Premier Colin Barnett joined a number of government ministers in Bunbury on Monday to confirm the relocation of the Department of Parks and Wildlife headquarters to the South West.
He said the department’s move is a significant step towards the commitment to decentralise public sector agencies, given this is the first time a government department has moved out of Perth.
The relocation of parts of the public service, in this case Parks and Wildlife headquarters to Bunbury, will attract new investment and skills to the region and provide ongoing economic and social benefits," Mr Barnett said.
"The move will initially see 100 staff from Parks and Wildlife located in the new development, generating more than $25 million per year for the local economy, with plans for the number of staff to increase to 300 within 10 years."
Premier Barnett said Bunbury was selected as it features a unique ecological landscape and this move would greatly complement the state government’s investment in the foreshore waterfront redevelopment.
Regional Development minister Terry Redman said the $28.9 million project has been funded under the Royalties for Regions program.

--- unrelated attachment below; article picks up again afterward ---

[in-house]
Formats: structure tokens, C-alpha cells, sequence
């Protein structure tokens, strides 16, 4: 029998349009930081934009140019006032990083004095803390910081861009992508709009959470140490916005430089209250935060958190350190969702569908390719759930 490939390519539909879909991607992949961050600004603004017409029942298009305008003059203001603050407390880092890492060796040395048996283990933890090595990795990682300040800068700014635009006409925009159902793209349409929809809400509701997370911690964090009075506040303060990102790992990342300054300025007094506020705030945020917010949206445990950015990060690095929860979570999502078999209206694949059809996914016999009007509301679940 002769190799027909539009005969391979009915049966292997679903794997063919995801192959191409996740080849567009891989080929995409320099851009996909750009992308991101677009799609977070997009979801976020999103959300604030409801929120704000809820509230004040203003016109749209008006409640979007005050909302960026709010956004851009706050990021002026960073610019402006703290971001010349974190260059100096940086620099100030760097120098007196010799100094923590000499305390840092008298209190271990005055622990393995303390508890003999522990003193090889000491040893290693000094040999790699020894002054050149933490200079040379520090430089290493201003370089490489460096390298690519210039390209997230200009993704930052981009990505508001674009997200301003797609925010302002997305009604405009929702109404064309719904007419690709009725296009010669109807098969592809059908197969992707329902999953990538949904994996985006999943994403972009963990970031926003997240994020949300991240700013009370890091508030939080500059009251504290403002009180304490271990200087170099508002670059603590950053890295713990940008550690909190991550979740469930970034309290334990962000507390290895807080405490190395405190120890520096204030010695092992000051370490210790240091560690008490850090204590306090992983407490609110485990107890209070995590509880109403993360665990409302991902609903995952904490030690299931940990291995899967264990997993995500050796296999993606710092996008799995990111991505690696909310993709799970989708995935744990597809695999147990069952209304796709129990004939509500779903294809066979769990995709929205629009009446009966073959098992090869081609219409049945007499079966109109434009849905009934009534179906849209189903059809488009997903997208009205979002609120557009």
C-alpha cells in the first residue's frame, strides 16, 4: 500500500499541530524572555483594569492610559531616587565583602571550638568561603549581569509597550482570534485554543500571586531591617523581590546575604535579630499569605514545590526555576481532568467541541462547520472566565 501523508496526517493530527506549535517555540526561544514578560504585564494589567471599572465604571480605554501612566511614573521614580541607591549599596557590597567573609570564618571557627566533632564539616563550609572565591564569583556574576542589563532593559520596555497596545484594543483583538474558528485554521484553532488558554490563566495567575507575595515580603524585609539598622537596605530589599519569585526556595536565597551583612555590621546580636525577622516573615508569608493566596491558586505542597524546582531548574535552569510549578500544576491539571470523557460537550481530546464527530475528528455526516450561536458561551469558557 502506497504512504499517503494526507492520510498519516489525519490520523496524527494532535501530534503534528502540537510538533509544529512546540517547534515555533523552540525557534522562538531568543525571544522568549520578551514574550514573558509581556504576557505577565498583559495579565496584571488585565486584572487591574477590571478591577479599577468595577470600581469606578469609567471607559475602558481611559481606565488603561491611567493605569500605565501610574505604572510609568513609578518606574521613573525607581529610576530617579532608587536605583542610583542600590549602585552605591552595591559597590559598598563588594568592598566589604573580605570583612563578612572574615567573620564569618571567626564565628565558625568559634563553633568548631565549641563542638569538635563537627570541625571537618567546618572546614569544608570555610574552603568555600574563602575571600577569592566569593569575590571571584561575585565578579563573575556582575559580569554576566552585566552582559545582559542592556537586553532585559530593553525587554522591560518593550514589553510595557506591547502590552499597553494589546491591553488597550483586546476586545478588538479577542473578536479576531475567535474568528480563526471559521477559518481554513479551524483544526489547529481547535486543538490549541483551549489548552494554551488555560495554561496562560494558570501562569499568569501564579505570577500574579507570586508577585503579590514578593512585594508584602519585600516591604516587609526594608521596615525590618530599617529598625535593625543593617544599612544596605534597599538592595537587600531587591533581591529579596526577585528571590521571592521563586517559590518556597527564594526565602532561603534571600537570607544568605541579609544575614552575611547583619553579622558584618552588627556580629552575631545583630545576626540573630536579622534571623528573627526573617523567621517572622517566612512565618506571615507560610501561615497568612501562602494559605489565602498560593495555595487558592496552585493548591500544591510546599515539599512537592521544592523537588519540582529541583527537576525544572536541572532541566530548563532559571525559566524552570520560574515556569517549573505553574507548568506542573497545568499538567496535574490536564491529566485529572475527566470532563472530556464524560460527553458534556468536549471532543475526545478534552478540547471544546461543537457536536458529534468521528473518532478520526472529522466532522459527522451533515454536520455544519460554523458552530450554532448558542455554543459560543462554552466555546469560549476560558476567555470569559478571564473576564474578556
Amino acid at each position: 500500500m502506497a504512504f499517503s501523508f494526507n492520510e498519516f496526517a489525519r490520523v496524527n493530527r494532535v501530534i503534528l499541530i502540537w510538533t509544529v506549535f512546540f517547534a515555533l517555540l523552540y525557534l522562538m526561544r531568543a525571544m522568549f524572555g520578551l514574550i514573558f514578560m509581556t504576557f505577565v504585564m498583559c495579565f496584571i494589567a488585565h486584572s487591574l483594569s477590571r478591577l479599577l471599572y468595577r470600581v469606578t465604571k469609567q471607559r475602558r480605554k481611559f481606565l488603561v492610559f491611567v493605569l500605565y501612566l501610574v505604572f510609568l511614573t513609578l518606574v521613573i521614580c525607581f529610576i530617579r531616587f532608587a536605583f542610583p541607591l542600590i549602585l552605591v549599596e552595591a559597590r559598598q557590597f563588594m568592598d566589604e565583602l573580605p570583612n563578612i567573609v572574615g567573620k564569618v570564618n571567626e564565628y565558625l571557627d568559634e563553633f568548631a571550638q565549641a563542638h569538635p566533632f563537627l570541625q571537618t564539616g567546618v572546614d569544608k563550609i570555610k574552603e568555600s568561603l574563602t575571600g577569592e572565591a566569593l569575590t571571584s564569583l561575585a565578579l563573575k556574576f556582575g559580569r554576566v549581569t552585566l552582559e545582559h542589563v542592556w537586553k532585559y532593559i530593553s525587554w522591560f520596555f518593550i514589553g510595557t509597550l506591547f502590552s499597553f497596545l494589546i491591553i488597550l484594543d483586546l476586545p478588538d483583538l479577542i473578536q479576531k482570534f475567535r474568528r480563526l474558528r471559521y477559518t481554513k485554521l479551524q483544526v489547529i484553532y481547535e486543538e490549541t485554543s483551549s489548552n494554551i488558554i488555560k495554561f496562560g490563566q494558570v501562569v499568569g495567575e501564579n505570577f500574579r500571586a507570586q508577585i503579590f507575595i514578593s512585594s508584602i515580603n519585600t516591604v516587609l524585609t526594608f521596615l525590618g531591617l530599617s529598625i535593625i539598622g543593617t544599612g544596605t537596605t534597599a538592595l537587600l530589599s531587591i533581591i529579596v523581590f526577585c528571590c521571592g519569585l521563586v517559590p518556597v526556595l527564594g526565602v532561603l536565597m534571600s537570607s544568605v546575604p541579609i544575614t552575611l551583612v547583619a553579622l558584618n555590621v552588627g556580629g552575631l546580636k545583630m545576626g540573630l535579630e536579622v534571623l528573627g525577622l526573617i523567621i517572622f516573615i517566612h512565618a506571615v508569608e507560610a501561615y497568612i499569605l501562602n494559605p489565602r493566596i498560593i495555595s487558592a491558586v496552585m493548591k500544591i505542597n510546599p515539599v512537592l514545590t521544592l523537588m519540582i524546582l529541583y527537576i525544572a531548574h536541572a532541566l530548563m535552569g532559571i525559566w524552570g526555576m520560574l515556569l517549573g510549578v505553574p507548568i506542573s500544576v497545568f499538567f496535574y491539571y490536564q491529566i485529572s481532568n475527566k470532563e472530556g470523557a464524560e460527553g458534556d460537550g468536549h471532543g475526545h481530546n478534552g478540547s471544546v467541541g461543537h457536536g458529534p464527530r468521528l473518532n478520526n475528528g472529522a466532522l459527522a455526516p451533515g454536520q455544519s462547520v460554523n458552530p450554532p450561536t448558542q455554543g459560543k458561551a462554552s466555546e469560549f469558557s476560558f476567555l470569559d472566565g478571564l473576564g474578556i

"The relocation of a major government department to a regional centre such as Bunbury is a huge step forward for regional development in WA,” he said.
“On the project's completion, it is estimated the total population benefit to the region will be more tha 1,500 people with an economic output of $75 million per annum which is a huge positive impact.”
Environment Minister Albert Jacob said the development of the new headquarters included the creation of a state-of-the-art visitor gateway for WA’s South West.
"The development is being done over three stages and, when completed, will include a wide range of facilities including a landscaped pedestrian avenue to link the Leschenault Inlet to Koombana Bay, a new lookout, walk trails, a playground and renewal of the mangrove boardwalks," Mr Jacob said.
"The area's rich history and natural environment, including significant maritime values, has been incorporated into the design and will be featured throughout the buildings, landscaping, artwork, interpretative information and boardwalk restoration.
"The project highlights the importance the state government places on encouraging people to visit national and marine parks, and other natural attractions of the greater south-west region."
The project will feature two overlapping stages of work with construction to start in October and be finished by mid-2017.
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